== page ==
One thing I really love about small towns in New England is the prevalence of amazing old homes on the winding back roads. Located in Boxborough, MA, the Jacob Littlefield Farmhouse showcases the agricultural character and charm seen in the town. The farmhouse and outbuildings were built by Jacob Littlefield, who likely hired a housewright from town as the home is a near match to a home built on a nearby street. Mr. Littlefield was a farmer from Wells, Maine with seven children and a wife named Anna. After his death, his wife Anna owned the farm, until her death in 1896. Their son Albert ran the farm from about 1896-1922, after which time Jacob’s grandson Earl was the owner. Earl was taxed in 1928 for ownership of two horses, 17 cows, a bull, the house, barn and shed, tool house, ice house, root house, hen house, garage, and a second house on 101 acres. He resided here until 1929 when it was sold out of the family. Since then, subsequent owners have restored the home and the various outbuildings to maintain the architectural and historic integrity of the property. We need more stewards of old homes like this!
George Otis Draper (1867-1923) was born in Hopedale and attended MIT to prepare to help run the extremely busy Draper Corporation in town, a family business (featured previously). With his position at the company, he had the money in the late 19th century to build a massive country estate known as The Larches. The shingled Colonial Revival style home featured a massive castellated tower and appeared like a castle in the countryside. George O. Draper sold this home to his aunt Hannah Thwing Draper Osgood in 1909, and within a month, the home burned to the ground. Around the time her husband died, she rebuilt the Larches and lived here with her daughter until they both died in 1929. The “new Larches” is a stunning blending of Colonial Revival and Craftsman styles. The home was likely designed by Robert Allen Cook, who was based out of nearby Milford, MA. The property today is run by Crossroads Clubhouse, an employment and recovery center that offers people with mental health conditions opportunities to achieve their full potential.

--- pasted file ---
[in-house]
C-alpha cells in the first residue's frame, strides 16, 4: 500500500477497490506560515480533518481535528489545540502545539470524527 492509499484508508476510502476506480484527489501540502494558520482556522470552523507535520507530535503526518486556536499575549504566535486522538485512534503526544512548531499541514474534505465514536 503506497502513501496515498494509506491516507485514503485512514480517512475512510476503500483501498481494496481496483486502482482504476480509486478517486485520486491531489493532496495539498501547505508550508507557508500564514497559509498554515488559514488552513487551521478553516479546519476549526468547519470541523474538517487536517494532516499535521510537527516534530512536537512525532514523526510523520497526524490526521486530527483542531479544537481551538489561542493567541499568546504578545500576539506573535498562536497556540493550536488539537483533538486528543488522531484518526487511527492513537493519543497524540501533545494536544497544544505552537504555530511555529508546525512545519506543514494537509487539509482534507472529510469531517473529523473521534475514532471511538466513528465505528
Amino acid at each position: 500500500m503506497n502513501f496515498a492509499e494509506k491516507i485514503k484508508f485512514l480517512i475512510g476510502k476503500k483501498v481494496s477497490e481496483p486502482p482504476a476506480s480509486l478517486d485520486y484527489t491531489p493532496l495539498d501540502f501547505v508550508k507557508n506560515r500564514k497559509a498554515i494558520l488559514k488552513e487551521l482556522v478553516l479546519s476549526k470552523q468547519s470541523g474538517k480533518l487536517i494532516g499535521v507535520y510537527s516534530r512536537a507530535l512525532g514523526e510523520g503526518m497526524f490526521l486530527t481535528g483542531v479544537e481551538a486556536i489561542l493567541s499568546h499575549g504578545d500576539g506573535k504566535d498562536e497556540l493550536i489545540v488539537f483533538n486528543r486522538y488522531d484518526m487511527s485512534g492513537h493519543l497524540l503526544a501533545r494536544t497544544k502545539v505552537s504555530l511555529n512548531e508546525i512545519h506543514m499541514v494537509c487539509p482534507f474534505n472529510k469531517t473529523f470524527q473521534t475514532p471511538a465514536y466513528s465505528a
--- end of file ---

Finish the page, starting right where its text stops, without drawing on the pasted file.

Anyone that has followed me for long knows I am obsessed with two architecture styles, Dutch Renaissance and Colonial, and Tudors! Set back way off the street in Hopedale, Mass., sits this rambling Tudor Revival country estate. Built in 1926 for Eben Sumner Draper Jr. (1893-1959), the son of Massachusetts Governor and Draper Corporation owner Eben Sumner Draper, the home provided a secluded escape for the rich millionaire. The home was designed by Boston architects Bigelow & Wadsworth, and replaced his father’s Shingle style country mansion “The Ledges”. The new Draper mansion was highlighted in numerous architectural magazines shortly after it’s construction, which highlighted the amazing brickwork, layout, and interior finishes, all of which remain to today! This spectacular home is over 14,000 square feet and has 17 bedrooms, several located in the staff wing, 10 full baths and 4 half baths, an in-ground swimming pool, gazebo, tennis court, and landscape design attributed to the notable landscape architect Warren Manning. In the 1960s, the home sold out of the family and was used as a home for adults living with developmental disabilities, mental illnesses, physical disabilities, the facility has since sold the Draper mansion and occupies the former carriage house.
This 2-1/2 story wood frame house in Acton, Massachusetts was built in 1760, and is one of the town’s best-preserved colonial-era houses. It is an unusual double house, consisting of one section with a square plan, and the other with a typical colonial “half house” plan, having three bays and an off-center chimney. The house was built by Jonathan Hosmer, Jr., a bricklayer whose workmanship is evident in the house’s many fireplaces. Hosmer was also prominent in civic and military affairs; he served (along with his son, who was killed at 17 years old) in the 1777 Battle of Bennington. The home was later owned by Jonathan’s son Simon, who may have added the attached dwelling, creating the double-house form we see today. In 1974 the property was acquired by the Acton Historical Society, which rents one of the units, and operates the rest of the property as a museum. The home is a great example of a Georgian double-house with a saltbox roof.
One of three pre-1725 houses in South Acton, the Faulkner Homestead is the best preserved First Period house in the area and displays elements from its First Period construction date of 1707 and from the later Georgian period. The home was built for Ephraim Jones, who was one of the first millers starting what was to become the Faulkner mills located near the old homestead. The home was known as a Garrison House, built as a refuge for the settlers in times of Indian raids, but there is no record that it was ever used for that purpose. In the 1730s, the home was rented by Ammi R. Faulkner (1692-1756), who purchased it years after he moved in. The Faulkner Homestead remained in the Faulkner Family for over 300 years, when it sold our of the family in the 1940s.